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Old 01-29-2010, 06:36 AM   #1
Aphelion
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Default Several Perturbing Neophyte Inquiries

I've been tossing around the idea of brewing all manner of inebrieating elixers for the better part of a year since my recent 21st (I have yet to actually buy a kit). I've come up with several questions, some more odd than others, since then. I'd appreciate any help.

To start off simple... raspberry wine. I read that there is not sufficient liquid in raspberrys and so you must add water. My question, can I make a pure raspberry mash, with no added water? Will this ferment properly, or is there the issue of too much sugars and quote, osmatic pressure causing hell on the yeast unquote. I'm sure you'd have a heck of a racking process (or just press and filter the juice?), and it would be low yeild since with all the solids and little juice, but the idea of pure fermented raspberry (or blackberry) juice sounds heavenly!

Now for the weirder stuff. Cooked grape juice wine doesn't sound appealing at first, but don't forget madiera. My questions...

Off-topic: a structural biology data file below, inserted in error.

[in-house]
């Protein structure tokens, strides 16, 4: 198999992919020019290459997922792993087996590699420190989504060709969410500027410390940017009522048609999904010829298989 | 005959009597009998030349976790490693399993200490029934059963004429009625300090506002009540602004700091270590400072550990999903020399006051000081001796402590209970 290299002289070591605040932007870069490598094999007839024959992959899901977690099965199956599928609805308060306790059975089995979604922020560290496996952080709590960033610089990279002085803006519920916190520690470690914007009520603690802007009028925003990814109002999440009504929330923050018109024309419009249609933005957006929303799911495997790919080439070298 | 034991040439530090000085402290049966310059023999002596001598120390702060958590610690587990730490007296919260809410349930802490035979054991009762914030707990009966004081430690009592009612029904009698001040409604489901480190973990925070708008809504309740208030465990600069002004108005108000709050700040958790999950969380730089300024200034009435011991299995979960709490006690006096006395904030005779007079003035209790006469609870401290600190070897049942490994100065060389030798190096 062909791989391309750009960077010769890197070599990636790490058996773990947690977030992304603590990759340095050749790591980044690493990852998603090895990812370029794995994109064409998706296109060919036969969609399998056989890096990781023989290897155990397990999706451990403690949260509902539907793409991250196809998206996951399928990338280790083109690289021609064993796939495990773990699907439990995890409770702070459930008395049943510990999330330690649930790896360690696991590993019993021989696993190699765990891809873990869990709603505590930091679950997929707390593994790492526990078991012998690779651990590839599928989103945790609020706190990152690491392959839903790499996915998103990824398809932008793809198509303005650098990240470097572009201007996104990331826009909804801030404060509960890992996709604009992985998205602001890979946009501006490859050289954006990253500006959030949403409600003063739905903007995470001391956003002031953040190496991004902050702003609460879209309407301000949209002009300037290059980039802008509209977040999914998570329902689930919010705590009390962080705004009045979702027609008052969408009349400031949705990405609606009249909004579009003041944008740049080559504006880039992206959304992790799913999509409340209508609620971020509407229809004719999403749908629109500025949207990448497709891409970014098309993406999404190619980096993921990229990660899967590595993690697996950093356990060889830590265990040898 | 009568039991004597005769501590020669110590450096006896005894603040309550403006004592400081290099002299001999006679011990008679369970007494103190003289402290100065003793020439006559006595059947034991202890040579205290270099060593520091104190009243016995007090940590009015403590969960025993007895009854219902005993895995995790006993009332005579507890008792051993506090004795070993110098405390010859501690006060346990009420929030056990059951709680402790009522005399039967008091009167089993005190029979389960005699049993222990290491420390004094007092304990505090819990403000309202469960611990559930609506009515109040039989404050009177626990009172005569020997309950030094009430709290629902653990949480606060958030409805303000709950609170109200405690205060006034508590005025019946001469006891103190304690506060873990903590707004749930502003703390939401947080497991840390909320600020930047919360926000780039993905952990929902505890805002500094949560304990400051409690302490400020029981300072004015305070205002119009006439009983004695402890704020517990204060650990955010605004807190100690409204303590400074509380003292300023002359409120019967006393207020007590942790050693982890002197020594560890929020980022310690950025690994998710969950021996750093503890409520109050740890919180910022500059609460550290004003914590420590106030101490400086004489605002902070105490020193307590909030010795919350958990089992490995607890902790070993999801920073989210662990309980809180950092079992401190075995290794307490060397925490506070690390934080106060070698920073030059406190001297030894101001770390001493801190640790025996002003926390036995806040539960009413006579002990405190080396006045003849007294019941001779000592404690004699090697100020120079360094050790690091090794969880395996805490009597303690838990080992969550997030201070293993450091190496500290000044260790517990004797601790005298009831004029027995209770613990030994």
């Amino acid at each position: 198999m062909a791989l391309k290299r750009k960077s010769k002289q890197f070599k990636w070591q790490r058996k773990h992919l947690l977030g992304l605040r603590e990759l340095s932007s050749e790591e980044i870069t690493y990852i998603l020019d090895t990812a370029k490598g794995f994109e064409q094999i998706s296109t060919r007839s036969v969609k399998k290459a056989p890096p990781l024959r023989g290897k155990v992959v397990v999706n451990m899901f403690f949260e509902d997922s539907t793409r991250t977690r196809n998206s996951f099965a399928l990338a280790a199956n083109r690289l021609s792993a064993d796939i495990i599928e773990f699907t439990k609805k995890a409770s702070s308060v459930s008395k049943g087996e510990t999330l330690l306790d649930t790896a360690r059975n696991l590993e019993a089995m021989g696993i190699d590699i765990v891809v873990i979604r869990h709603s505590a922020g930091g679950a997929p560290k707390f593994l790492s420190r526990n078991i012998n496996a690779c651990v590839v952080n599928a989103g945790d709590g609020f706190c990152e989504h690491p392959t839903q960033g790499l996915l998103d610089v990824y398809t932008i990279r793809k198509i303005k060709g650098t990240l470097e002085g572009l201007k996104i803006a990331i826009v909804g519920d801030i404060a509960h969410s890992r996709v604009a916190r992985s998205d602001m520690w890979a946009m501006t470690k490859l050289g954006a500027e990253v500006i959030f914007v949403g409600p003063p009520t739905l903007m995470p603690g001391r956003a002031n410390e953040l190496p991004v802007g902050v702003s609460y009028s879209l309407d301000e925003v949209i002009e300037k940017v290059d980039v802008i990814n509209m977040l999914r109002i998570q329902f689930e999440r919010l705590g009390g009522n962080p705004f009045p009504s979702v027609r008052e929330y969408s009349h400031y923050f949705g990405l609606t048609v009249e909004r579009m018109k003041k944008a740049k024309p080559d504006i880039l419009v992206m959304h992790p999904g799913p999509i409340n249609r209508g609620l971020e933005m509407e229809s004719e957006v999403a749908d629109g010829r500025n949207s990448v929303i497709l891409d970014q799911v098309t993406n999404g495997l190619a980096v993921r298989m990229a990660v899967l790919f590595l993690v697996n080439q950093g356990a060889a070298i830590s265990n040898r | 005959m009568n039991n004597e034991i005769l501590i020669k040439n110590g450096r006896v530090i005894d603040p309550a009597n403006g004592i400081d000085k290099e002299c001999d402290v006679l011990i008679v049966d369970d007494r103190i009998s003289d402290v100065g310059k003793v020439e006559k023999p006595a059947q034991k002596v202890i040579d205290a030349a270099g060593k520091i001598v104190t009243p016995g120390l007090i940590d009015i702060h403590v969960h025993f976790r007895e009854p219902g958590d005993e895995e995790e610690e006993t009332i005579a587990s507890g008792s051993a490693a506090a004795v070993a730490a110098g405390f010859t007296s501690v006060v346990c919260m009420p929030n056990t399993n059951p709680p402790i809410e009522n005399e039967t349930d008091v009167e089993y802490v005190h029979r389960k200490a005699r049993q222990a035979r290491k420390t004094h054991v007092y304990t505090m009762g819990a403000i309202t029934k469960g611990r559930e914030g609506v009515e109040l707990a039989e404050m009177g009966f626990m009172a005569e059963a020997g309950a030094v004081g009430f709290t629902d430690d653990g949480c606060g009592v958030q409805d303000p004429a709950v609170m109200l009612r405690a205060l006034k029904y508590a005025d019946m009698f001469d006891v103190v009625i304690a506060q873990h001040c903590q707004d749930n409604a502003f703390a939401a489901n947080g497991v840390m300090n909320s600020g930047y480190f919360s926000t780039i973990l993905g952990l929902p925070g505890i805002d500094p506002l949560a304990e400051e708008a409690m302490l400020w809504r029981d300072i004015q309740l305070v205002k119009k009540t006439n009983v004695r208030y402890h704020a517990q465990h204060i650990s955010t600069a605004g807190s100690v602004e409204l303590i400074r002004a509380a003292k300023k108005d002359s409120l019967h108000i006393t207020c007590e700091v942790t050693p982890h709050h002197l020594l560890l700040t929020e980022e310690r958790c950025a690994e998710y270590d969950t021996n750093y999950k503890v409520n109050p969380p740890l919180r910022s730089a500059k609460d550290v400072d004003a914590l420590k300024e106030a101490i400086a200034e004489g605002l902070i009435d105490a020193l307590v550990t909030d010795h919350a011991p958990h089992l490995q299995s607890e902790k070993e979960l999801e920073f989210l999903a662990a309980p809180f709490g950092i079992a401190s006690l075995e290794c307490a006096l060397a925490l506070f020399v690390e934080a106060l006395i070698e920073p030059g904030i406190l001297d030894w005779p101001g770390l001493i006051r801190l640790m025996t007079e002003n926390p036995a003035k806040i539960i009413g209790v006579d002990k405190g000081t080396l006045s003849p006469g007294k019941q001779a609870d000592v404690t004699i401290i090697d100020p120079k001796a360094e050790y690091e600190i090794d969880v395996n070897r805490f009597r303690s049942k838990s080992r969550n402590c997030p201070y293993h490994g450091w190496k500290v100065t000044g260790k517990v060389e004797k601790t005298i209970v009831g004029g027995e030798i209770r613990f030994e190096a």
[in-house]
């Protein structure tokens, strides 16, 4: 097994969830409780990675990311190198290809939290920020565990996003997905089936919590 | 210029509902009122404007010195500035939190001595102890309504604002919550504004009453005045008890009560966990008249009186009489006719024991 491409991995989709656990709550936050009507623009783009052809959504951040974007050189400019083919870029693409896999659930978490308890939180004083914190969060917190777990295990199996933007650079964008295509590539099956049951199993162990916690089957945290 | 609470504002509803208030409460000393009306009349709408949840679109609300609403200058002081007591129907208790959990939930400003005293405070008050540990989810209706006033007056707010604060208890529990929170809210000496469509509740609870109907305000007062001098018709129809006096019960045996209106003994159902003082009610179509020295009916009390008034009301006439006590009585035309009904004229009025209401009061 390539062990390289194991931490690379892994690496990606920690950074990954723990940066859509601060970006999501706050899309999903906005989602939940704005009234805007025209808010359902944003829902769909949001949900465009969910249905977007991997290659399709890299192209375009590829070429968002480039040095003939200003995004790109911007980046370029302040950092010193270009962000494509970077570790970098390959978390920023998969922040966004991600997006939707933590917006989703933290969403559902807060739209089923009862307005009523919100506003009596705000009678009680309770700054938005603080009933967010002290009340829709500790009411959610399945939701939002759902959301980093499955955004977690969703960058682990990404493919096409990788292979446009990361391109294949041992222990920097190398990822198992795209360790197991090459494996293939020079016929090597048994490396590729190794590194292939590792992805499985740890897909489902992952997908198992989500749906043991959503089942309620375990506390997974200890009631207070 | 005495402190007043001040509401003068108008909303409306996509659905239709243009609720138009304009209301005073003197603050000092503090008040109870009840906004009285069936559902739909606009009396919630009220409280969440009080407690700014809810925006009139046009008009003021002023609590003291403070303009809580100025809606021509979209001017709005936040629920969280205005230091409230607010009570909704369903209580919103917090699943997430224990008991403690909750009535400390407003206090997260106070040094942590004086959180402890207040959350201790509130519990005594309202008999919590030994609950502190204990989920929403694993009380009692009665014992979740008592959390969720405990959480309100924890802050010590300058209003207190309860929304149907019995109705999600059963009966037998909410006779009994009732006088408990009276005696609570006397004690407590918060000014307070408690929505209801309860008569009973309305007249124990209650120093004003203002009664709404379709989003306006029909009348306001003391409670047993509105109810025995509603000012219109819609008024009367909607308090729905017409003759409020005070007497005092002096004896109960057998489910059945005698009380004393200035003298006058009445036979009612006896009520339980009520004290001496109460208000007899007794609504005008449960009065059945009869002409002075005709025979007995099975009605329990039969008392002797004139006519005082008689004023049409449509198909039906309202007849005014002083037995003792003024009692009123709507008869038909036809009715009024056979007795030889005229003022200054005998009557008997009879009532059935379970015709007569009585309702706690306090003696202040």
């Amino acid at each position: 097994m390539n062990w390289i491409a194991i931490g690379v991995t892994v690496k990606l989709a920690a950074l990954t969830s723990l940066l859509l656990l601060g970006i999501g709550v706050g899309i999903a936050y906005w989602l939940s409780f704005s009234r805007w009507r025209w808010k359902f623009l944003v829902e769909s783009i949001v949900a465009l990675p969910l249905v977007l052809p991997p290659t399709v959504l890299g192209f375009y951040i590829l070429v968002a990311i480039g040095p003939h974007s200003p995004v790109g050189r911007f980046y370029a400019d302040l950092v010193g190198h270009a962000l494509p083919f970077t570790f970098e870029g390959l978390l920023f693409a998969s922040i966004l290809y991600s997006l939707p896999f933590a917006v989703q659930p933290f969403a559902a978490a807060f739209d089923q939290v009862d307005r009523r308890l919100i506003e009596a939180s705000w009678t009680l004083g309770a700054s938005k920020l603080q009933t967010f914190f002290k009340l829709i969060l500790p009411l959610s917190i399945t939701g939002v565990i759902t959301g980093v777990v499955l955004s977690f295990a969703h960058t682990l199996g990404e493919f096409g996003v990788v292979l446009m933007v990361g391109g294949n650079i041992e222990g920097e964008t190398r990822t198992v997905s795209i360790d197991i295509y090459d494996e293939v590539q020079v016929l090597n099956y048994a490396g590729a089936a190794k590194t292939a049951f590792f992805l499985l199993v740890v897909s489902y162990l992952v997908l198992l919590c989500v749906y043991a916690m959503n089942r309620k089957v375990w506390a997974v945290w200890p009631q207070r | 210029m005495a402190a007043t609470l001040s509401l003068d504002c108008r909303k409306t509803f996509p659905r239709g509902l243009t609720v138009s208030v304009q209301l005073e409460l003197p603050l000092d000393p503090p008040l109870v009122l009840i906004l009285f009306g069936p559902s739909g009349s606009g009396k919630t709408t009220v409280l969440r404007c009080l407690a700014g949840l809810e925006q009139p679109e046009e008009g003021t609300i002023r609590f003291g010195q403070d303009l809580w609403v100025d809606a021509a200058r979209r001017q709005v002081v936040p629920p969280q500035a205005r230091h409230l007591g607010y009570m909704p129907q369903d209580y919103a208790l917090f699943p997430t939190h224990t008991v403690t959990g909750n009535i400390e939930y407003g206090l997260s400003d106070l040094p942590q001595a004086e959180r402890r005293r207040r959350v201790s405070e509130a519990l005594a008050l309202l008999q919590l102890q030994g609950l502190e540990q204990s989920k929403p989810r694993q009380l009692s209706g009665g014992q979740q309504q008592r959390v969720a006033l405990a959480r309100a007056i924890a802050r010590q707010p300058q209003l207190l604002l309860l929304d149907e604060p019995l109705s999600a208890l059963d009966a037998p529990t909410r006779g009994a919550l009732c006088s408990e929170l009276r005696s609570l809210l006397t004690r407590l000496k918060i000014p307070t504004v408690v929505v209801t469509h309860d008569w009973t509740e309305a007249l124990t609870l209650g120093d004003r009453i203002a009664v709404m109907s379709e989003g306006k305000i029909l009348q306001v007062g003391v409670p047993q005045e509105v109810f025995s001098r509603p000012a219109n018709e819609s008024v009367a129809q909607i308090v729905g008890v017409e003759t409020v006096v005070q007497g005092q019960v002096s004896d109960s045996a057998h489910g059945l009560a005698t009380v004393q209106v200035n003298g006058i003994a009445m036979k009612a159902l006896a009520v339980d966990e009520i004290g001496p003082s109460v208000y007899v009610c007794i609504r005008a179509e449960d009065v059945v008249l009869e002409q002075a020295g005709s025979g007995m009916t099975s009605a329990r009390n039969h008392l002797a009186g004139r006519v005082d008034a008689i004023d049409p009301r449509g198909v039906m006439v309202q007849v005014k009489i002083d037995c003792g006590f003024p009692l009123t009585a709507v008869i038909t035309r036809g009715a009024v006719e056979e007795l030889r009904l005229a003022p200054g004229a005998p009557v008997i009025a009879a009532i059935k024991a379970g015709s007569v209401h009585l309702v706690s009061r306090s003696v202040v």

1. Why don't I want to use a breif boil for my must (rather than use chemicals)?
- Side note: I'm sure this would vaporize off some of the wonderful volitiles and aromas that are desirable in wine, but still...

2. Can someone tell me how a cooked must wine just might turn out?
- IE: If I did this purposely.. employing a longer boiling time. Hey, if they do this with beer malts to caramlize and concetrate the wort, I'm curious how this could work for a home brewed wine (that isn't specificaly in the madiera style). I'm curious how cooking the must down to concetrate it and caramalize sugars would work for several things.. as in cider and mead as well.

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Old 01-29-2010, 01:44 PM   #2
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Consider that a bottle of Campden tablets costs $3.00 -- so not a terribly large expense...

Boiling to pasturize is very effective... but not really terribly necessary.

Boiling tends to drive off many of the light aromatic chemicals that give wine it's flavor, body, etc... Frequently, you end up with something that doesn't taste quite like you think it should...

If you really want to try heating it up.... run it up to 160F for 30 minutes and it should be pasturized.... BUT.. Pasturized things are also perfect growth mediums for *Everything*.. not just the yeast you pitch! (Think about how easy it is to infect a Beer wort...) Use a cheap kitchen thermometer to monitor the temperature... or you will end up boiling it... Keeping the lid on also helps keep some of those aromatics in the mix.

The other idea behind the Campden/sulphite additions is to inhibit/stop growth of wild yeasts, bacteria, fungus, during and after fermentation... Commercial yeast is very resistant to that sulphite... where wild yeasts and bacteria mostly aren't... so it won't start growing something wild and mysterious 2-days after pitching yeast.